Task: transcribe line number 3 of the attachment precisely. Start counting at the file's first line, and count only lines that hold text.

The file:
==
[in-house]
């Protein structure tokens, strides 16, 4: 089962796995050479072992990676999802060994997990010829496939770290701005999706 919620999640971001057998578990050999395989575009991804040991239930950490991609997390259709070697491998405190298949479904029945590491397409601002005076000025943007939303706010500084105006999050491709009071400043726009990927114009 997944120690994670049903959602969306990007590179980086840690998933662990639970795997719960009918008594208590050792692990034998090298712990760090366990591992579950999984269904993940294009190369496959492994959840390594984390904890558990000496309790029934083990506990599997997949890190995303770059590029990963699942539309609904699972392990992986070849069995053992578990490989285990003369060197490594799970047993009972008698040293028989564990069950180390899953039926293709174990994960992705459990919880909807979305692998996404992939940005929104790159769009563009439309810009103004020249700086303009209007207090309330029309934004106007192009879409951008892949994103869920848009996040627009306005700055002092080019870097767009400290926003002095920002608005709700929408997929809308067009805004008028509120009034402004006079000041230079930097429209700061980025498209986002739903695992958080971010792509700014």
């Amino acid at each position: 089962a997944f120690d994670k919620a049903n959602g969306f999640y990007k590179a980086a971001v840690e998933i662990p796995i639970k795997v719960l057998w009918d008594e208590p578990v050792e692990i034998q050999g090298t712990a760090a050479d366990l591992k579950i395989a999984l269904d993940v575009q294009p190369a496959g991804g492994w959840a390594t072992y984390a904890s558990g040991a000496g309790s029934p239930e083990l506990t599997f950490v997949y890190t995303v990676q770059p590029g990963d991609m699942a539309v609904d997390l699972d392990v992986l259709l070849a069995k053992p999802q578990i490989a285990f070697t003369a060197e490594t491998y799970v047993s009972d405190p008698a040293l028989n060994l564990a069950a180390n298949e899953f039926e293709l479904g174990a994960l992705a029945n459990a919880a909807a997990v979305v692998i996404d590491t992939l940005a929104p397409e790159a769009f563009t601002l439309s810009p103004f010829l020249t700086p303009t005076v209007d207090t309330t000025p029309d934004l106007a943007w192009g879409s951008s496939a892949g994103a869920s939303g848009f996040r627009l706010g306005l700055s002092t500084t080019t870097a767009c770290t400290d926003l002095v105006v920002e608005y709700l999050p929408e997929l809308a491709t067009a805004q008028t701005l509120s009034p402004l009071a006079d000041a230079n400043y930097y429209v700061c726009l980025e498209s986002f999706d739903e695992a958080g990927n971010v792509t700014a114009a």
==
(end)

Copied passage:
């Amino acid at each position: 089962a997944f120690d994670k919620a049903n959602g969306f999640y990007k590179a980086a971001v840690e998933i662990p796995i639970k795997v719960l057998w009918d008594e208590p578990v050792e692990i034998q050999g090298t712990a760090a050479d366990l591992k579950i395989a999984l269904d993940v575009q294009p190369a496959g991804g492994w959840a390594t072992y984390a904890s558990g040991a000496g309790s029934p239930e083990l506990t599997f950490v997949y890190t995303v990676q770059p590029g990963d991609m699942a539309v609904d997390l699972d392990v992986l259709l070849a069995k053992p999802q578990i490989a285990f070697t003369a060197e490594t491998y799970v047993s009972d405190p008698a040293l028989n060994l564990a069950a180390n298949e899953f039926e293709l479904g174990a994960l992705a029945n459990a919880a909807a997990v979305v692998i996404d590491t992939l940005a929104p397409e790159a769009f563009t601002l439309s810009p103004f010829l020249t700086p303009t005076v209007d207090t309330t000025p029309d934004l106007a943007w192009g879409s951008s496939a892949g994103a869920s939303g848009f996040r627009l706010g306005l700055s002092t500084t080019t870097a767009c770290t400290d926003l002095v105006v920002e608005y709700l999050p929408e997929l809308a491709t067009a805004q008028t701005l509120s009034p402004l009071a006079d000041a230079n400043y930097y429209v700061c726009l980025e498209s986002f999706d739903e695992a958080g990927n971010v792509t700014a114009a």